One study suggests that Cu, Fe and Zn play a role in Alzheimer's, but notes that "The exact role of the alterations in brain Cu, Fe, and Zn found in this study in the pathogenesis of AD is not known. It is possible that these imbalances are important in increasing oxidative stress and enhancing neurodegeneration in AD." [38]



    Another says: "As recently summarized in reviews by Maynard et al. (2005) and Doraiswamy and Finefrock (2004), the role that Cu plays in the progression of AD is far from clear, but evidence is accumulating that Cu deficiency, rather than Cu toxicity, may be of greater concern. [...] future studies in this area are urgently needed. The concept that the use of nutritional supplements, including Cu, or specific chelation therapy, may reduce the progression and severity of these crippling neurological disorders is truly an exciting frontier of research." [39] Thus, it is not clear what effect Cu has.



    Based on the research above, it seems best not to supplement with copper as its exact effect is unknown and both too low as too high levels could be detrimental.



    9. Folinic Acid with B12

    Research has established that both folate and B12 play a role in Alzheimer's contraction: "This study suggests that vitamin B12 and folate may be involved in the development of AD. [...] No interaction was found between the two vitamins. Monitoring serum B12 and folate concentration in the elderly may be relevant for prevention of AD." [40]



    Another study finds a relationship between B12 and severity of Alzheimer's: "These findings suggest the possibility of a specific relationship between B12 levels and severity of cognitive impairment in patients with AD." [41]



    Another study suggests an effect on homocysteine levels (which have been linked to Alzheimer's) but does not find an effect on cognition, however they use folic acid, over-the-counter multivitamins and another simultaneous treatment: "[...] a multivitamin supplement containing vitamins B(6) and B(12) and folic acid for 26 weeks decreased homocysteine concentrations. No statistically significant beneficial effects on cognition or [activities of daily living] function were found between multivitamin and placebo at 26 weeks." [42]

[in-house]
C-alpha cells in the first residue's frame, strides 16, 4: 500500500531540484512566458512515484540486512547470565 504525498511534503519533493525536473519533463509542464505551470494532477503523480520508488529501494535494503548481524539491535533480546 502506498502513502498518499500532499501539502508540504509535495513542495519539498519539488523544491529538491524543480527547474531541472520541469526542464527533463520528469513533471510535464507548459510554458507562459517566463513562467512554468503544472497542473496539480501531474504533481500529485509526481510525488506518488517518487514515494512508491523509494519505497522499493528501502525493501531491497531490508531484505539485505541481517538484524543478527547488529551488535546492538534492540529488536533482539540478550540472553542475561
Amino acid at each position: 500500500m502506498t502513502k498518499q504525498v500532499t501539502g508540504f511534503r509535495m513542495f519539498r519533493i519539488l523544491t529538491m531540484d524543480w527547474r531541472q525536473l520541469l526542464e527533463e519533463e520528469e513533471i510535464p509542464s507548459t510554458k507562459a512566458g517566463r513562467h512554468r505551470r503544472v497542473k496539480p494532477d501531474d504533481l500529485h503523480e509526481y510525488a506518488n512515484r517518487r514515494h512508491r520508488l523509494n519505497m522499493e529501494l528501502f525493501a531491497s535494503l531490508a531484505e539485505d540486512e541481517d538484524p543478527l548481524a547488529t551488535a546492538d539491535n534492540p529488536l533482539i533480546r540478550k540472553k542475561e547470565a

A large, long-term study suggests that B12 contributes to contracting Alzheimer's and the progression of the disease: "Low blood levels of folate and vitamin B12, and elevated tHcy levels were associated with AD. The stability of tHcy levels over time and lack of relationship with duration of symptoms argue against these findings being a consequence of disease and warrant further studies to assess the clinical relevance of these associations for AD." [43]



    One study sees a decrease in homocysteine levels, but does not find any difference in cognitive test performance: "The intervention was successful in reducing homocysteine levels but, in the study population as a whole, there was no evidence of benefit on any outcome measure. The general recommendation for B vitamin supplementation cannot be supported in patients with mild to moderate AD in the absence of B vitamin deficiency, at least in environments with folate enrichment of grains such as in the United States." [44] The study suggests a small correlation of supplementation with depression, although this is not really significant. The B12 dose is quite low, and they also supplement with B6 and they get it wrong by supplementing with folic acid: "The active study medication consisted of 5 mg/d of folic acid, 1 mg/d of vitamin B12 (cyanocobalamin), and 25 mg/d of vitamin B6 (pyridoxine hydrochloride)." [44] The folic acid dose is so much higher than the B12 dose that I start thinking about Dave Asprey's claim: " [...] high amounts of folate without adequate B12 can cause neurological conditions." [10]



    A large-scale placebo-controlled study finds more evidence: "The mean rate of brain atrophy per year was 0.76% [...] in the active treatment group and 1.08% [...] in the placebo group [...] The treatment response was related to baseline homocysteine levels: the rate of atrophy in participants with homocysteine >13 µmol/L was 53% lower in the active treatment group (P = 0.001). A greater rate of atrophy was associated with a lower final cognitive test scores." [50] Thus, this study finds a clear link between B12, brain shrinking and cognitive test scores. They used "folic acid (0.8 mg/d), vitamin B12 (0.5 mg/d) and vitamin B6 (20 mg/d)". [50]